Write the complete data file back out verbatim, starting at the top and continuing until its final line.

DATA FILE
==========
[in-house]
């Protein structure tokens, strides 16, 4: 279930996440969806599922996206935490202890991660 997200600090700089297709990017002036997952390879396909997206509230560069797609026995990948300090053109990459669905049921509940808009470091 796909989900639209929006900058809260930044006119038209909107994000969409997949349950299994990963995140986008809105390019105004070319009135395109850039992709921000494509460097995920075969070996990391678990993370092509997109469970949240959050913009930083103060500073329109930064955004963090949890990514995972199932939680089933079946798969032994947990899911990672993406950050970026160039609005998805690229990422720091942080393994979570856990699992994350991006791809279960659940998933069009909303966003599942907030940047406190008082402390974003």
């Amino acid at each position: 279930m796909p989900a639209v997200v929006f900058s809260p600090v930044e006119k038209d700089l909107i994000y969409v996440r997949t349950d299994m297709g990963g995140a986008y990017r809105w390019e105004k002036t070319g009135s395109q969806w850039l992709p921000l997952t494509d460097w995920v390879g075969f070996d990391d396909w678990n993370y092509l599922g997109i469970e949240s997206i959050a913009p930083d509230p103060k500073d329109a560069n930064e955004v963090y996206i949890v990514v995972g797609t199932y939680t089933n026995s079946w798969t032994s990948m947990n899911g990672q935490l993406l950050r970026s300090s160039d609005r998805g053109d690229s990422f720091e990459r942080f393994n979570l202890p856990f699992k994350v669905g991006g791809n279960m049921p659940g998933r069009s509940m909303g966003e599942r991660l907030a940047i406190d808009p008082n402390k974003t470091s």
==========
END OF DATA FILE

[in-house]
């Protein structure tokens, strides 16, 4: 279930996440969806599922996206935490202890991660 997200600090700089297709990017002036997952390879396909997206509230560069797609026995990948300090053109990459669905049921509940808009470091 796909989900639209929006900058809260930044006119038209909107994000969409997949349950299994990963995140986008809105390019105004070319009135395109850039992709921000494509460097995920075969070996990391678990993370092509997109469970949240959050913009930083103060500073329109930064955004963090949890990514995972199932939680089933079946798969032994947990899911990672993406950050970026160039609005998805690229990422720091942080393994979570856990699992994350991006791809279960659940998933069009909303966003599942907030940047406190008082402390974003």
């Amino acid at each position: 279930m796909p989900a639209v997200v929006f900058s809260p600090v930044e006119k038209d700089l909107i994000y969409v996440r997949t349950d299994m297709g990963g995140a986008y990017r809105w390019e105004k002036t070319g009135s395109q969806w850039l992709p921000l997952t494509d460097w995920v390879g075969f070996d990391d396909w678990n993370y092509l599922g997109i469970e949240s997206i959050a913009p930083d509230p103060k500073d329109a560069n930064e955004v963090y996206i949890v990514v995972g797609t199932y939680t089933n026995s079946w798969t032994s990948m947990n899911g990672q935490l993406l950050r970026s300090s160039d609005r998805g053109d690229s990422f720091e990459r942080f393994n979570l202890p856990f699992k994350v669905g991006g791809n279960m049921p659940g998933r069009s509940m909303g966003e599942r991660l907030a940047i406190d808009p008082n402390k974003t470091s």